loon movement. They are not te. to?
talere, but they are nntl-salooni^ts.
?< 'Inml-"rlaln's Cough Remedy
never disappoints those who use it
for obstinate cough*, colds and Ir?
ritations of the throat and lungs. It
stands unrivalled as a remedy for all
throat and lung diseases. Sold by
W. W. Slbert.
Mrs. Newell Dwlght Hlllls. wife of
ths eminent Brooklyn homllete,
loosed a boa constrictor In the camp
of the Chicago suffragettes the other
day by advising them to go home,
'fall upon their knees and give thanks
to Heaven for sending them such ex
cellent and long-suffering husbands
"You talk of your wrongs," said Mrs.
Hlllls, "but I tell you that your hus
bends have wrongs a thousand times
more bitter. They must work hard
while you are Idle; they must find
the money to piy for your vanities
No wonder the death rate among
husbands Is greater than that among
wives. No wonder widows outnum?
ber widowers In our cities." So say
Ing. Mrs. Hlllls retired from the ros?
trum, and the assembled suffragettes
began an Indignant cackling. The af
fair still engages Chicago, and will do
so, no doubt, until the next carnival
It Is Impossible, of course, to deny
Mrs. Hlllls credit for her courage,
but Is equally impossible to give her
credit for sapler ce. In her, as In all
other women, sentiment triumphs
over philosophy, and emotion gets
the better of ratiocination. That is
to say, she is prone to take a too
romantic view of the universe and
to be too lavish with her sympathy.
Contemplating ;he sorrows of the
married man, she gives herself up to
pity, whereas, as a matter of fact,
he deserves no pity at all. The ut
mo*,:, Indoed, that charity can de
mand for him Is that the world re
fraln from laughing at him to his
The adult mm who ventures Into
matrimony always does so with his
eyes open. He has heard the heart
breaking stories of his. married
friends, he hau been favored with
the solemn warnings of widowers,
sod and grass, :ind his bachelor well
wishers have enorted him eloquently.
When, despite all these efforts to
save him, he y elds to hypnotic ad
vances of some scheming widow or
match-making mamma and permits
himself to be lured up the Aisle of
Sighs, to the cacophonous music of
"Lohengrin," and with a high collar
around his neck and light shoes up
on his feet?In such event, all sym
pathy for the fellow becomes a his
sing and a mocking. As well pity
the wlneblbber who complains of the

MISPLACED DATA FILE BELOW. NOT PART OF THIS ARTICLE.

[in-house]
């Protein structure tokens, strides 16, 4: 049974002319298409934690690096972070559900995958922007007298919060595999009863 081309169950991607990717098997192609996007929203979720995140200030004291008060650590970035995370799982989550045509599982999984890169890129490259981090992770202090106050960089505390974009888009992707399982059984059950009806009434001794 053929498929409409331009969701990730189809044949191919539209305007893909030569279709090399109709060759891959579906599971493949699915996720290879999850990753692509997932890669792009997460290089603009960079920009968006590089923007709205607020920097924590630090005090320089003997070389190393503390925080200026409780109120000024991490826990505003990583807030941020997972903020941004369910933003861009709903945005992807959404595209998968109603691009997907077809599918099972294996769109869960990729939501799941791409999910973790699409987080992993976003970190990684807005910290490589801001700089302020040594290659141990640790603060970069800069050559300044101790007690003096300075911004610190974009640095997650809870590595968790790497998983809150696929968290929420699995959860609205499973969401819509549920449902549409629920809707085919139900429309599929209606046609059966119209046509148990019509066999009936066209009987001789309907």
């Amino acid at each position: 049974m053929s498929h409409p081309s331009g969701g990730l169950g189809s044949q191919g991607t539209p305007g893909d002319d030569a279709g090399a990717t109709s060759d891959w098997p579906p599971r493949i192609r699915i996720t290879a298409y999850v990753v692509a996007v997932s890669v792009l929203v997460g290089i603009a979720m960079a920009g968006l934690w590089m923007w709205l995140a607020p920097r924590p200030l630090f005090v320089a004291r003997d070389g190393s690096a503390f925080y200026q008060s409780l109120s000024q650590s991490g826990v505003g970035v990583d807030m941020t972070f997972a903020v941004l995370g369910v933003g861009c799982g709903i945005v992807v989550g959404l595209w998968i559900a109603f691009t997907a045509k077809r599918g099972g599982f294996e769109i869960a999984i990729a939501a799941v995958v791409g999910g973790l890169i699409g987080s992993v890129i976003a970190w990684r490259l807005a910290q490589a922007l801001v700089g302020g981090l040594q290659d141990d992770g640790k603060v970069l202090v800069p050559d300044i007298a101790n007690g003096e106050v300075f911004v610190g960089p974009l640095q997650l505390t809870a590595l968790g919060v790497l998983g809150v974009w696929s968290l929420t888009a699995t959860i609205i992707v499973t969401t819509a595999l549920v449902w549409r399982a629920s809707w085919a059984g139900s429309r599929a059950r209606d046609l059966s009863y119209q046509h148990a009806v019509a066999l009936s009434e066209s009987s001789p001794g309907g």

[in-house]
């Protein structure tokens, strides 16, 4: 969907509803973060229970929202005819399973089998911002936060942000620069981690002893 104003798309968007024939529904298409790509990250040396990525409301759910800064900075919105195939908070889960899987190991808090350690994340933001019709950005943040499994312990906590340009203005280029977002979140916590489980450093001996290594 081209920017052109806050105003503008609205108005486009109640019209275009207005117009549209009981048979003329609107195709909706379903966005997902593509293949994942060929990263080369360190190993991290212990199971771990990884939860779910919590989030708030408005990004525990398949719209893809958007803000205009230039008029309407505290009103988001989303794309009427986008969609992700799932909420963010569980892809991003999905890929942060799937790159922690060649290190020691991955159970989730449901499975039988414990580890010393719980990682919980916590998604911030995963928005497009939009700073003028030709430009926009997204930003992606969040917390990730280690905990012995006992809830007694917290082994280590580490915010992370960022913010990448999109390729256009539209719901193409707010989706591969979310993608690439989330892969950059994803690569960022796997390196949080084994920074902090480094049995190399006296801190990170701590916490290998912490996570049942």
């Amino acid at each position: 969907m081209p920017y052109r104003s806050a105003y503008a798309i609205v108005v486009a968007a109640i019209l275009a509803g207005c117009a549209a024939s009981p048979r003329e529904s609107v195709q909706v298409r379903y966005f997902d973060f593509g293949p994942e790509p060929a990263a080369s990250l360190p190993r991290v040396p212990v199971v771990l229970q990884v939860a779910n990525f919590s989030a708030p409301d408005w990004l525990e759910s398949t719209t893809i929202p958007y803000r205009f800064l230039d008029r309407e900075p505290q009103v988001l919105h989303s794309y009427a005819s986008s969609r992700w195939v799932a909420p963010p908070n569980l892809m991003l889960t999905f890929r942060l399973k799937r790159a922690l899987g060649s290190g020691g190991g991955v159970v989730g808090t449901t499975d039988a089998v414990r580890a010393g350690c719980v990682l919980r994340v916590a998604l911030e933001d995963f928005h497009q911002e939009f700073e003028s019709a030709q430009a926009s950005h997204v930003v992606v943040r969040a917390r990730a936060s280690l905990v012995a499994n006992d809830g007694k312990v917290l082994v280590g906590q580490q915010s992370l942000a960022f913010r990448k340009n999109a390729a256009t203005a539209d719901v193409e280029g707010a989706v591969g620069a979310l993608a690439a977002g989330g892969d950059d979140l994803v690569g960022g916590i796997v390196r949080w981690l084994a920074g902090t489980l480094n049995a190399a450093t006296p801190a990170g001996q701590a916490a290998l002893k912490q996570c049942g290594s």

morrow's malaise, or the soldier who
complains of wounds of the yokel
who raises a cry of treachery when
the adroit thimble ringer rakes in
Bradstreet's Weekly Trade Review.
New York. Jan. 14.?Bradstreet's
tomorrow will say;
"Reports as to trade and transpor?
tation show variation of price and
weather cond tlons affecting sales.
Retail trade In winter goods has been
helped by cold, stormy weather and
the usual January price revisions. A
very fair volume of reorders Is re?
ported by Jobbers, while the volume
of ordere for spring reachln z whole"
eale houses from travelere Is fa.ir^
"Indoor Industries stem to, be ac?
tively employi d, notably iron and
steel and shoe manufacturing. Best
reports as, \$ yew business In Iron
and steal easts from the West. Col?
lections, have been Interfered with by
interruption ;o crop movement and
are rather Irregular, especially from
'The question of higher costs Is be?
ing considered by many manufactur?
ers who are rinding higher prices for
new material and requesti for ad?
vances In wages."
A Sympathetic Listener.
Adelaide's sister was playing a sad,
plaintive air on the piano. Adelaide
had been listening and she said to her
mother, "Mama, don't you fetl sorry
for that piece?"
An overlooked wealth of fine tim?
ber has been revealed in Papus, or
New Guinea, which is practically on
the equator and has an area of 300,
000 square miles. The late Investiga?
tion ha? shown seventy-nine usefci
woods in considerable quantities?in?
cluding fifteen varieties of cabinet
woods, fifteen suitable for joinery,
sixteen adapted for beams, girders,
etc., ten that may serve for carriage
work, five that give promise as boa*,
building material, four that are good
for piles, and fourteen that may be
applied to many miscellaneous pur?
?Have you a weak throat? If so,
you cannot be too careful. You cannot
?hegte treament too early. Each cold
makes you more liable to another
and the last is always the harder to
euro, if you will take Chamberlain s
Cough Remedy at the outset you will
be saved much trouble. Sold by W.
Pride is as loud a beggar es want
DSsVl Mgftj the GrCfM Demonstration
Sale or Bye Glsjasee ami Spectacles